It's an interesting collection to flip through. Skipping to W in the paintings and prints section and looking at the Warhols alone makes for some interesting viewing.
Pro wrestling manager Captain Lou Albano died this morning. There've been some untimely deaths in the wrestling industry, but Albano lived a rather full life, dying at age 76.
Albano is one of the personalities that crossed over into mainstream pop culture in the 1980s alongside Hulk Hogan and "Macho Man" Randy Savage. I'm someone who's watched pro wrestling over the years, and while I didn't get into it until later on, I knew who Captain Lou Albano was.
Albano gained his greatest fame and perhaps most lasting legacy by appearing in a number of Cyndi Lauper's music videos, such as "Girls Just Want To Have Fun," "She Bop," "Time After Time," and "Goonies 'R' Good Enough" (below):
Those music video appearances made him a big part of the early days of MTV (back when they still played videos all day), and MTV News covered Albano's death.
It's a bit puzzling coming from the same side of the aisle that promotes strict constructionism with the Constitution and that went hand in hand with the Christian fundamentalist movement. Both conservative and liberal religious commentators seem to agree that this is a bad idea.
Still, is it that much of a stretch to see this idea at the same time more from all parts of the political spectrum are seeking sources that reaffirm what they already believe? People already read news sources that reflect their political beliefs and seek out blogs that act as an echo chamber, so isn't politicizing spiritual texts a logical extension of this trend?
(Hat tip: Paul Krugman)
We talked earlier this week about how it's easy to get lost in cool new technology while forgetting the basics.
Well, Google apparently agrees, as they started a new initiative to explain what a Web browser is. They did a series of man on the street interviews asking people what a browser is, and less than 8 percent of those interviewed knew the answer.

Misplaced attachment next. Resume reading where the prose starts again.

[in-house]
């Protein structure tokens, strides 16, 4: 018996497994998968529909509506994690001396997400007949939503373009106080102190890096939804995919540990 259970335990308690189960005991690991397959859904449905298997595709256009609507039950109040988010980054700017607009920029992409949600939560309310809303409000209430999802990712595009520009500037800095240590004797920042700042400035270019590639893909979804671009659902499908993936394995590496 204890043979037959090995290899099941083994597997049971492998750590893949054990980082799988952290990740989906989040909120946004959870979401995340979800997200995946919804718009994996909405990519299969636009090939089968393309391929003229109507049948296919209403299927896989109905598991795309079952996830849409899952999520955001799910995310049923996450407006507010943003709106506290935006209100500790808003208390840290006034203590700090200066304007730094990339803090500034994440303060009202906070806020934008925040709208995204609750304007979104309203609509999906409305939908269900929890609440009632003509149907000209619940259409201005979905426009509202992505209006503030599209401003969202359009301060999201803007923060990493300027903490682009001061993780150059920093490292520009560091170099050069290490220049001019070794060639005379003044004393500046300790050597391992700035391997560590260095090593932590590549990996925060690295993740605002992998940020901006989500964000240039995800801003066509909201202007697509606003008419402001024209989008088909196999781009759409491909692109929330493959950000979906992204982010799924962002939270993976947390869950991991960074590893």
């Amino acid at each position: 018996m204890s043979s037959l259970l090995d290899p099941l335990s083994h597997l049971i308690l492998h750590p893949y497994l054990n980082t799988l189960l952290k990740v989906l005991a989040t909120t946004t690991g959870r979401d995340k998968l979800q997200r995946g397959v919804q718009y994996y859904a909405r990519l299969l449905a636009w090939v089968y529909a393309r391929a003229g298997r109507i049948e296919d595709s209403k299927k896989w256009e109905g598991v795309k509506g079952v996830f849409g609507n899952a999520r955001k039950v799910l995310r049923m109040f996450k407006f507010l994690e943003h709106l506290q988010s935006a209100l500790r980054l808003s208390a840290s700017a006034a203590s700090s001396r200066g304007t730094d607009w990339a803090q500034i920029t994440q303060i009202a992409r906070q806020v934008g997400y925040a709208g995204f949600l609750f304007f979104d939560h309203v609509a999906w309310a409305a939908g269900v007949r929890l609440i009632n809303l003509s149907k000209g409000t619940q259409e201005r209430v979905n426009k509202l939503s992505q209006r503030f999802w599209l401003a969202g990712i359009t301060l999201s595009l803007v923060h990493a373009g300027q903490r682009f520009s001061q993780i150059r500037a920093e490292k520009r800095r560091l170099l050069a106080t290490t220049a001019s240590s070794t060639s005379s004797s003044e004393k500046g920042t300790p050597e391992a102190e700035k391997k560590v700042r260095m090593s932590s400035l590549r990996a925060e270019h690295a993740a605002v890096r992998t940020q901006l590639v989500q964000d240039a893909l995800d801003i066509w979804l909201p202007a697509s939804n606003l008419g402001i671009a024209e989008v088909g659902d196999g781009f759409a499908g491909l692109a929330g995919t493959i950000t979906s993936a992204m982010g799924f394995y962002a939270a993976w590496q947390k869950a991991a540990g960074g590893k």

Google then produced this excellent 1 minute video to explain the concept of a browser:
They also produced an accompanying Web site, WhatBrowser.org. I marveled at the need for these things in 2009, but it's a great reminder that I think applies to a lot of things in life: keep it simple. You need these building blocks in place to be able to do bigger, greater things. Not everyone else will always understand things the same way you do.
Several of us went to San Francisco this weekend for an online journalism conference. We learned a lot and had some great discussions about how the news business is evolving and how to better deliver the news to the public.
I'm not sure that I ever need to talk that much about Twitter over the course of three days again, but one thing I came away with was a reminder not to overcomplicate things. As someone who's both an overthinker and who always likes trying out the Next Thing, it's tempting to want to say that this Next Thing is going to come along and be our messiah, but that's just not the case.
It hit home with me during a discussion where one of the most buzzed about products, Google Wave, was being discussed. People were talking about how these other problems we were having were going to be moot because Google Wave was coming and would wash over us with its awesomeness.